Bill Henry has a deep understanding of how City Hall functions—and dysfunctions. The lifelong Baltimorean worked under Mayor Kurt Schmoke, and later served as legislative director to Councilwoman Mary Pat Clarke and chief of staff to former Council President Lawrence Bell. Running for Comptroller, the 4th District Councilman’s message was clear: If voters knew how the city spent their money, officials would spend it better.
What made you believe you could upset well-funded, six-term incumbent Joan Pratt?
If you make an argument that directly responds to the people’s concerns, it doesn’t matter how powerful your opponent is. My team and I knew that we had a message that was compelling enough to win. The question was whether we’d have the resources to get that message in front of every voter.
The Comptroller’s Office has been beset by controversy and accusations of favoritism for decades. How will you restore confidence in City Hall?
Transparency. In government, sunshine is often the best disinfectant. The public must have greater access to the proceedings of the Board of Estimates, where the business of government is transacted. We also must continue to reform ethics policies and financial disclosures.
What’s the most important function that the Comptroller performs? Is it voting on Board of Estimates contracts?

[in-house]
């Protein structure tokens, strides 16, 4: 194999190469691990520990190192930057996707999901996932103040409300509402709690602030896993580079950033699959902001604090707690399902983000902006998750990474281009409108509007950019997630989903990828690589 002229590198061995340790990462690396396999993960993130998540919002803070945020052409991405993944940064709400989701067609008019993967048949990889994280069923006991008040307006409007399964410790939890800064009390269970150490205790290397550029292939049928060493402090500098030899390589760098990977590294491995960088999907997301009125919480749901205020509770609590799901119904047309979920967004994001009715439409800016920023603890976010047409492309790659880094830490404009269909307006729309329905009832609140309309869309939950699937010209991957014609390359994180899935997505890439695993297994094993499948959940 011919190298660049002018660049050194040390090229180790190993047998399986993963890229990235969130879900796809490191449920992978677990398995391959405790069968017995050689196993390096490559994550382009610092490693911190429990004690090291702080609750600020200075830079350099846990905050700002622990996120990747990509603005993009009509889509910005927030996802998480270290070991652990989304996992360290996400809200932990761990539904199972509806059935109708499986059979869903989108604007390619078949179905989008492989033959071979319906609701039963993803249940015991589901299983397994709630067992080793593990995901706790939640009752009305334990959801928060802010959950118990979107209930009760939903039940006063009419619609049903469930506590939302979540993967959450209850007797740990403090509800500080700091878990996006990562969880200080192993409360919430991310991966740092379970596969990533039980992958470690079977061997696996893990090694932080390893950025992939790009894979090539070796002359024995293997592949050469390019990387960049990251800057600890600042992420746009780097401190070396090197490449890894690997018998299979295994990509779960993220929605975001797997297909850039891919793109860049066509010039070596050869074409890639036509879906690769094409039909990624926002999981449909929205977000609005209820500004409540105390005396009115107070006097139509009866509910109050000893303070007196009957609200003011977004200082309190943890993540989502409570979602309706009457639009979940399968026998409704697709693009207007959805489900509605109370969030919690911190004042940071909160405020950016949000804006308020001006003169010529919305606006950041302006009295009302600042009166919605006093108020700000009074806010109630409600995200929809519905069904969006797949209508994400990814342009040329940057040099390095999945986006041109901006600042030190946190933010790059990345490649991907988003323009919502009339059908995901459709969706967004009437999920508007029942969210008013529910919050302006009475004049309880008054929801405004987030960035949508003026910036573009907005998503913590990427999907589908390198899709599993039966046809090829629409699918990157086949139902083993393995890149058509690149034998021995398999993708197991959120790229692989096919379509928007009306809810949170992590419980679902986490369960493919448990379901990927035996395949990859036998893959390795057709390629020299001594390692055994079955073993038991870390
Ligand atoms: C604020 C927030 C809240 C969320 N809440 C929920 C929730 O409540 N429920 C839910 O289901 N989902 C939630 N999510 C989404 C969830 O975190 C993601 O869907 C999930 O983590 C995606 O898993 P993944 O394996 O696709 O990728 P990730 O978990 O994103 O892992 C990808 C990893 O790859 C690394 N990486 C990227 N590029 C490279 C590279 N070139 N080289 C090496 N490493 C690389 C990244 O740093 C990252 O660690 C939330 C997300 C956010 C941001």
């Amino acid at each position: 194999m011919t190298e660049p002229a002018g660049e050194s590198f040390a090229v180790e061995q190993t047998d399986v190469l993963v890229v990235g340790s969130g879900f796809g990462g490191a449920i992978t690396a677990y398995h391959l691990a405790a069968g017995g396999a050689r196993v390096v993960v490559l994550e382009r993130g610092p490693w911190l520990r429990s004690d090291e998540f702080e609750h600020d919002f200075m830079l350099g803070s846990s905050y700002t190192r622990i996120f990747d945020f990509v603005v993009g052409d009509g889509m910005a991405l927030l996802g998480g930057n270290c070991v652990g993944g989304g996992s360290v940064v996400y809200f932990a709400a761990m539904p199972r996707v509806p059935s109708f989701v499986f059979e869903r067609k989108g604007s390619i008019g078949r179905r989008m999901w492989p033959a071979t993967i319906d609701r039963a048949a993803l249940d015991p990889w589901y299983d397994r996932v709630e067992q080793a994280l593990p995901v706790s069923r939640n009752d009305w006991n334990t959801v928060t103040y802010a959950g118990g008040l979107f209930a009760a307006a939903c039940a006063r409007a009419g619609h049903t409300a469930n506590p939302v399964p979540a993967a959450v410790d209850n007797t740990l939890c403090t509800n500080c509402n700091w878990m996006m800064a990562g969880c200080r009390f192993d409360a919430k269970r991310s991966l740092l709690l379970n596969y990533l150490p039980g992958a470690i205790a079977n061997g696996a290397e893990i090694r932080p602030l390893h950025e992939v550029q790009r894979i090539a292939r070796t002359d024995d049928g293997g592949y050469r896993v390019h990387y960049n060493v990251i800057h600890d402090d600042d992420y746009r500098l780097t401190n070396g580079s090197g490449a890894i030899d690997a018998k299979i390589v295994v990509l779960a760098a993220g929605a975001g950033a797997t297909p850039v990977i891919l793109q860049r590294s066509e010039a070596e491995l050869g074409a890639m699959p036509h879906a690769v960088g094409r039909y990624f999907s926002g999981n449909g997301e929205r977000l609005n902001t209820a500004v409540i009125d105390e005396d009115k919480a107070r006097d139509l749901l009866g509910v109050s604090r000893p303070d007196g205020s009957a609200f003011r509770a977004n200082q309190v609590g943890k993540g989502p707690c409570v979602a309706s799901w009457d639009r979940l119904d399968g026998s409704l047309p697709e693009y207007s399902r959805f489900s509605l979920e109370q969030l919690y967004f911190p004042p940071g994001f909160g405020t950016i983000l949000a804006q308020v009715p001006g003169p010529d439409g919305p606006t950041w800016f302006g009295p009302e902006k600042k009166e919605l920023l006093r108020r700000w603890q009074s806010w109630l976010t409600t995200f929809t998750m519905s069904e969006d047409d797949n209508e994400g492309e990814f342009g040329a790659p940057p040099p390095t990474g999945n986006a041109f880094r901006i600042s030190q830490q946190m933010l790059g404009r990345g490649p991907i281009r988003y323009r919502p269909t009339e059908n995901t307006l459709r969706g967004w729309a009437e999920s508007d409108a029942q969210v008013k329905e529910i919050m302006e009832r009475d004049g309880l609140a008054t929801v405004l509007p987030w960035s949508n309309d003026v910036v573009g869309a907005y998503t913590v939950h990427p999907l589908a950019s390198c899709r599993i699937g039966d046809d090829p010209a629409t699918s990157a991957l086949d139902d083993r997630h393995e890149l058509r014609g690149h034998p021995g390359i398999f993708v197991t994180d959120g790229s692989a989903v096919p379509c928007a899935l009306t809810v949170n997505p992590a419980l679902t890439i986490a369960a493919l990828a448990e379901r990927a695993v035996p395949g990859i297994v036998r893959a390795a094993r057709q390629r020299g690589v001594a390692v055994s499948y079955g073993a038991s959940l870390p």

Thorough auditing can result in immediate and lasting change within city agencies. Unless we change the Board’s composition, the Comptroller’s single vote will rarely make a difference. Just being on the Board, however, provides a bully pulpit for communicating to the public, both what is happening at the BOE and what the Comptroller’s auditors are finding.
You’ve got an extraordinary range of government experience. What elected official did you learn from the most?
That’s an easy one—Mary Pat Clarke. I worked on her re-election campaign for Council President in 1991, in her office as legislative director and assistant to her chief of staff, on her mayoral campaign in 1995, and as her colleague for the last 12 years. I’ve never met anyone more committed to her constituents or to the concept of community empowerment. She’s been a great example of how elected office should be about the people and not the official.
On a personal note, you’re on the board of the Chesapeake Shakespeare Company. Where does your love for and interest
in theater come from?
I was on stage for 30 years—school plays from grade school through college and then community theater—until I was elected. Being on the
CSC board gives me a chance to help other people do theater and enjoy theater, which is enough now.
If you could wave a magic wand to make one policy change in Baltimore, what would it be?
A universal basic income, which would directly alleviate poverty in Baltimore City and transform our economy.